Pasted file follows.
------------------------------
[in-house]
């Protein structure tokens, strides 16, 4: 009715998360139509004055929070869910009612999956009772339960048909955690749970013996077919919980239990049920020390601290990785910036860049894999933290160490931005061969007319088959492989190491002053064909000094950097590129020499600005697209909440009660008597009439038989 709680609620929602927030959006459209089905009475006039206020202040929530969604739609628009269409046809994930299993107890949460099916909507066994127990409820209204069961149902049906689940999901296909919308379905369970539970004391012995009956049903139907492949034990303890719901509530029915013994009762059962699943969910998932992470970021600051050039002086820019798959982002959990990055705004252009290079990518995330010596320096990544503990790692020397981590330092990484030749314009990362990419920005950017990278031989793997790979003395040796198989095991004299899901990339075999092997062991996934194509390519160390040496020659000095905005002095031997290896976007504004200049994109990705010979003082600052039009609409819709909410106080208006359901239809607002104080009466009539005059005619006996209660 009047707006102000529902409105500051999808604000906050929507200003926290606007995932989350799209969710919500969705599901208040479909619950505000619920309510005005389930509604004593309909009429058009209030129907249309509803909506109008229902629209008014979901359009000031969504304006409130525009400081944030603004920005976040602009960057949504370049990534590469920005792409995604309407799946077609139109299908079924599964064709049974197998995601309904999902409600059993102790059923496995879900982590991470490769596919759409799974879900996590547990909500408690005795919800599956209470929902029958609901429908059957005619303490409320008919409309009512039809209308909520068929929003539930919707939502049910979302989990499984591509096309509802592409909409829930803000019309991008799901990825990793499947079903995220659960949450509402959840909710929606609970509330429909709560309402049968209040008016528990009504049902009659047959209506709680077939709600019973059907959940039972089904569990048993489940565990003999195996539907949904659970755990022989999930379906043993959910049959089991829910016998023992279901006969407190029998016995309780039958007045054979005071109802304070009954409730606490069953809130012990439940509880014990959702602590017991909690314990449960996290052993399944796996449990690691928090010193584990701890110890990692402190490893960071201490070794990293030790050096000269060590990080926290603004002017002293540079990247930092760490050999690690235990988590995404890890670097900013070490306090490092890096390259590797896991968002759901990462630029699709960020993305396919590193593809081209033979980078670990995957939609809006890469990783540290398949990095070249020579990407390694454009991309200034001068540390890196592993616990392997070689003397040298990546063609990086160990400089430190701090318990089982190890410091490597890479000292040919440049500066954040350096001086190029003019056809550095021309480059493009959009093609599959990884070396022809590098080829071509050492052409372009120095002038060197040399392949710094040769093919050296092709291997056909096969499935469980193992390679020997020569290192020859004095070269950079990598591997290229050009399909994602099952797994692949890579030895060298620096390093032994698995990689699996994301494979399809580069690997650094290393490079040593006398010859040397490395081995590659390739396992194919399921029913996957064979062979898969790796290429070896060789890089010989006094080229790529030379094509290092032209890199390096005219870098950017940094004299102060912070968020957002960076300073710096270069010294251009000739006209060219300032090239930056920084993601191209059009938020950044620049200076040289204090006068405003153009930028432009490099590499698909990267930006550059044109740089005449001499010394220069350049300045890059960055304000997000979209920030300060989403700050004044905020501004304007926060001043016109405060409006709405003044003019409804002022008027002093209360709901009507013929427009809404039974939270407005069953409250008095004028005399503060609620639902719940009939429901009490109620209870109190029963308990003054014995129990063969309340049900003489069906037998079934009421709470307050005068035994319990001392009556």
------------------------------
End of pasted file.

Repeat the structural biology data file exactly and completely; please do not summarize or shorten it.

[in-house]
């Protein structure tokens, strides 16, 4: 009715998360139509004055929070869910009612999956009772339960048909955690749970013996077919919980239990049920020390601290990785910036860049894999933290160490931005061969007319088959492989190491002053064909000094950097590129020499600005697209909440009660008597009439038989 709680609620929602927030959006459209089905009475006039206020202040929530969604739609628009269409046809994930299993107890949460099916909507066994127990409820209204069961149902049906689940999901296909919308379905369970539970004391012995009956049903139907492949034990303890719901509530029915013994009762059962699943969910998932992470970021600051050039002086820019798959982002959990990055705004252009290079990518995330010596320096990544503990790692020397981590330092990484030749314009990362990419920005950017990278031989793997790979003395040796198989095991004299899901990339075999092997062991996934194509390519160390040496020659000095905005002095031997290896976007504004200049994109990705010979003082600052039009609409819709909410106080208006359901239809607002104080009466009539005059005619006996209660 009047707006102000529902409105500051999808604000906050929507200003926290606007995932989350799209969710919500969705599901208040479909619950505000619920309510005005389930509604004593309909009429058009209030129907249309509803909506109008229902629209008014979901359009000031969504304006409130525009400081944030603004920005976040602009960057949504370049990534590469920005792409995604309407799946077609139109299908079924599964064709049974197998995601309904999902409600059993102790059923496995879900982590991470490769596919759409799974879900996590547990909500408690005795919800599956209470929902029958609901429908059957005619303490409320008919409309009512039809209308909520068929929003539930919707939502049910979302989990499984591509096309509802592409909409829930803000019309991008799901990825990793499947079903995220659960949450509402959840909710929606609970509330429909709560309402049968209040008016528990009504049902009659047959209506709680077939709600019973059907959940039972089904569990048993489940565990003999195996539907949904659970755990022989999930379906043993959910049959089991829910016998023992279901006969407190029998016995309780039958007045054979005071109802304070009954409730606490069953809130012990439940509880014990959702602590017991909690314990449960996290052993399944796996449990690691928090010193584990701890110890990692402190490893960071201490070794990293030790050096000269060590990080926290603004002017002293540079990247930092760490050999690690235990988590995404890890670097900013070490306090490092890096390259590797896991968002759901990462630029699709960020993305396919590193593809081209033979980078670990995957939609809006890469990783540290398949990095070249020579990407390694454009991309200034001068540390890196592993616990392997070689003397040298990546063609990086160990400089430190701090318990089982190890410091490597890479000292040919440049500066954040350096001086190029003019056809550095021309480059493009959009093609599959990884070396022809590098080829071509050492052409372009120095002038060197040399392949710094040769093919050296092709291997056909096969499935469980193992390679020997020569290192020859004095070269950079990598591997290229050009399909994602099952797994692949890579030895060298620096390093032994698995990689699996994301494979399809580069690997650094290393490079040593006398010859040397490395081995590659390739396992194919399921029913996957064979062979898969790796290429070896060789890089010989006094080229790529030379094509290092032209890199390096005219870098950017940094004299102060912070968020957002960076300073710096270069010294251009000739006209060219300032090239930056920084993601191209059009938020950044620049200076040289204090006068405003153009930028432009490099590499698909990267930006550059044109740089005449001499010394220069350049300045890059960055304000997000979209920030300060989403700050004044905020501004304007926060001043016109405060409006709405003044003019409804002022008027002093209360709901009507013929427009809404039974939270407005069953409250008095004028005399503060609620639902719940009939429901009490109620209870109190029963308990003054014995129990063969309340049900003489069906037998079934009421709470307050005068035994319990001392009556």